Neuronal Plasticity: Increasing the Gain in Pain

See allHide authors and affiliations

Science  09 Jun 2000:
Vol. 288, Issue 5472, pp. 1765-1768
DOI: 10.1126/science.288.5472.1765

You are currently viewing the abstract.

View Full Text


We describe those sensations that are unpleasant, intense, or distressing as painful. Pain is not homogeneous, however, and comprises three categories: physiological, inflammatory, and neuropathic pain. Multiple mechanisms contribute, each of which is subject to or an expression of neural plasticity—the capacity of neurons to change their function, chemical profile, or structure. Here, we develop a conceptual framework for the contribution of plasticity in primary sensory and dorsal horn neurons to the pathogenesis of pain, identifying distinct forms of plasticity, which we term activation, modulation, and modification, that by increasing gain, elicit pain hypersensitivity.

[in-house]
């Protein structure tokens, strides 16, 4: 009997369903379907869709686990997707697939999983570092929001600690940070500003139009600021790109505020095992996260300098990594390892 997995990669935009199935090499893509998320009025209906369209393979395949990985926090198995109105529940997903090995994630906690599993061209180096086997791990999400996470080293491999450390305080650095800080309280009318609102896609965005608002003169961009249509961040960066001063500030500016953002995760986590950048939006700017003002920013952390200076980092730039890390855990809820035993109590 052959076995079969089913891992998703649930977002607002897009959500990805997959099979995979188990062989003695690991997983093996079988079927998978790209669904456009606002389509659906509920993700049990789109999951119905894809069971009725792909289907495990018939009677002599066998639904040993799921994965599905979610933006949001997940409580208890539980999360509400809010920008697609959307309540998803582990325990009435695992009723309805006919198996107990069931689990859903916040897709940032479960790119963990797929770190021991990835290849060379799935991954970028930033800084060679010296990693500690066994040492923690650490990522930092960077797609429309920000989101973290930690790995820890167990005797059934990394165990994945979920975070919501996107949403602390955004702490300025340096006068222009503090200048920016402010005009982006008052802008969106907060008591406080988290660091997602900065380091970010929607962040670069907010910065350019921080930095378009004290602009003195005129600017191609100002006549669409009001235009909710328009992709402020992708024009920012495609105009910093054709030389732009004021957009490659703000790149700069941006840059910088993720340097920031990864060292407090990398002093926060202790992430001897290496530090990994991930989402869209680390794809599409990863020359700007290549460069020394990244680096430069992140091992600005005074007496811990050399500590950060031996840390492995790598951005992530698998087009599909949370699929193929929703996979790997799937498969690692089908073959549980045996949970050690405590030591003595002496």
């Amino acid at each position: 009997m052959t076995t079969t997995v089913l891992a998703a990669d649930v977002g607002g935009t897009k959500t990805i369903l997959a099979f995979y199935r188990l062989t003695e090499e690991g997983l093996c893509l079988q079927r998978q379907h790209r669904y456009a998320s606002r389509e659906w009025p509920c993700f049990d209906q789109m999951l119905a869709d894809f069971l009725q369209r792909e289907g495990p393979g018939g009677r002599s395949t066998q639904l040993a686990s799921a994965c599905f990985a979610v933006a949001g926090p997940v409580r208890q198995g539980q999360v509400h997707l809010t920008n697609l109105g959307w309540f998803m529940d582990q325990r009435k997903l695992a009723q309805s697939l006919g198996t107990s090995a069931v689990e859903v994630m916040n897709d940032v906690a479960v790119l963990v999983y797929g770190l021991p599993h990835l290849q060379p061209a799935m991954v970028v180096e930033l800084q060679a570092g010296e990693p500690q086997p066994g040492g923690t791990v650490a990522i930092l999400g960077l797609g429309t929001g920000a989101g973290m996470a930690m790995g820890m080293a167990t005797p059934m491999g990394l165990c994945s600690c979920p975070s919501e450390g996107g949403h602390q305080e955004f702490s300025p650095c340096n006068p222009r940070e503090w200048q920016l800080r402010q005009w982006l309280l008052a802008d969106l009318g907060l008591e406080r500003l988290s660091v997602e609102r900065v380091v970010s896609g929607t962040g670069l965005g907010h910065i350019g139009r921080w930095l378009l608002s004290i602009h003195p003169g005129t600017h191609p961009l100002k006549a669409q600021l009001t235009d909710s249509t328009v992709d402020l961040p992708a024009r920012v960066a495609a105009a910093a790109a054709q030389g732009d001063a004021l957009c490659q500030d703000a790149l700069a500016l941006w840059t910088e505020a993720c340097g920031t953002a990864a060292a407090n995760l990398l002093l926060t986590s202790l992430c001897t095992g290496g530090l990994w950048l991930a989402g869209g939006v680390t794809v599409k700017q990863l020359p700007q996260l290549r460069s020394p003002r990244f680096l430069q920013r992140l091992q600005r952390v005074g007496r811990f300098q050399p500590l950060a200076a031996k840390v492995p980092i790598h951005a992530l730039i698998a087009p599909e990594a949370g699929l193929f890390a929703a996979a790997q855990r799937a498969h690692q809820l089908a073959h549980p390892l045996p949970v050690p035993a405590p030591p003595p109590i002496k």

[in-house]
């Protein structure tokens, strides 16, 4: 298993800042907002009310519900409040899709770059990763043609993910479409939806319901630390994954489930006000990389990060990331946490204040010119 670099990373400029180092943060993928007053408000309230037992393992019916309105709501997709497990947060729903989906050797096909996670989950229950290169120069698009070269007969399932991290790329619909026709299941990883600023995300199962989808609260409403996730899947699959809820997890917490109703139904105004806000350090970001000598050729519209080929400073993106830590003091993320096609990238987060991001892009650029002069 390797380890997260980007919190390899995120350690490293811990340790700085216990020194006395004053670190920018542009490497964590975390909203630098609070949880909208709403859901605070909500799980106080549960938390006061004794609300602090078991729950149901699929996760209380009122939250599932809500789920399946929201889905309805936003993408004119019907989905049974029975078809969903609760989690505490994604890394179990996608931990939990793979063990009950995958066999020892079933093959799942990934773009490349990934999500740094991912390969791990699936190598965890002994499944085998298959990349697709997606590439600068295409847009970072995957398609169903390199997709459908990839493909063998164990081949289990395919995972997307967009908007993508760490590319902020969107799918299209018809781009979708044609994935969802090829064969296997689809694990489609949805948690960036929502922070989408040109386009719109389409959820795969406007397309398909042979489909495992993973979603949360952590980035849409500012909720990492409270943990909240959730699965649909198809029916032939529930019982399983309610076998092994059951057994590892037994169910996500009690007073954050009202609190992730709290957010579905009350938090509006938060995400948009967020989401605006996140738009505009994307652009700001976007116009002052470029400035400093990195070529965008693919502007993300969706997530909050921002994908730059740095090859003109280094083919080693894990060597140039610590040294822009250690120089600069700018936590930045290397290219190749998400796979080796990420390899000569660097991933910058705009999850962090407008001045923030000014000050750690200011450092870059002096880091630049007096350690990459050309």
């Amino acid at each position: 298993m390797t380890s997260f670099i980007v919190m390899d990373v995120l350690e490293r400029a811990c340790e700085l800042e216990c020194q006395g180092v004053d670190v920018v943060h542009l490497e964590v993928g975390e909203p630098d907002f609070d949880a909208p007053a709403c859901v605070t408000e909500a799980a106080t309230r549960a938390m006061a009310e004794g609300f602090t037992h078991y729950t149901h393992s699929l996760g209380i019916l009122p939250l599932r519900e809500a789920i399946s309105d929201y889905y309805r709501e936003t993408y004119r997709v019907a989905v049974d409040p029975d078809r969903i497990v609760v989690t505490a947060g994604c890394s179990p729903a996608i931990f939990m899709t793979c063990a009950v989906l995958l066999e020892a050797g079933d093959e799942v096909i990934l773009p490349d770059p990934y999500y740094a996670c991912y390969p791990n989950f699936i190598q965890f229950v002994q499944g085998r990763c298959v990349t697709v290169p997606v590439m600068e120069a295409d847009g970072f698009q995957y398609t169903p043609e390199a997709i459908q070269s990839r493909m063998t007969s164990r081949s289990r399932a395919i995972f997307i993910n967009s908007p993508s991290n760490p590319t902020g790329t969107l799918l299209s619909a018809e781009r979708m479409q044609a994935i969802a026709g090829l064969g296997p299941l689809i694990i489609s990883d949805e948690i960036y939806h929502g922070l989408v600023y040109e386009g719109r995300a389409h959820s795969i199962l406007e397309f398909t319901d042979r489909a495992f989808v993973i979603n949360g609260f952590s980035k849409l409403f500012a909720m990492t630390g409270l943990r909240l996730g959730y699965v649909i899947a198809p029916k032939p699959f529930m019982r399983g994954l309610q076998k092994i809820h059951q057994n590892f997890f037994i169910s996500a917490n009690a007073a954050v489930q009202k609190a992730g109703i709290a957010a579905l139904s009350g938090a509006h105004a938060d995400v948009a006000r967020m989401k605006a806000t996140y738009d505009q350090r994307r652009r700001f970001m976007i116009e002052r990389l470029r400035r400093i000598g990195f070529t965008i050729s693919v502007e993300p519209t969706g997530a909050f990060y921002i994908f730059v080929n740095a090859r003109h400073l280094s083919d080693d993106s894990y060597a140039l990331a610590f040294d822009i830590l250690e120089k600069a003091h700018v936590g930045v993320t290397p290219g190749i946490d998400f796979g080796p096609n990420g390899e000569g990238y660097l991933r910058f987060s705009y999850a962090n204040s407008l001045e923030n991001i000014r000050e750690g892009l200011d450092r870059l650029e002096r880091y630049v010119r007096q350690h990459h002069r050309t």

• * To whom correspondence should be addressed. E-mail: woolf.clifford{at}

View Full Text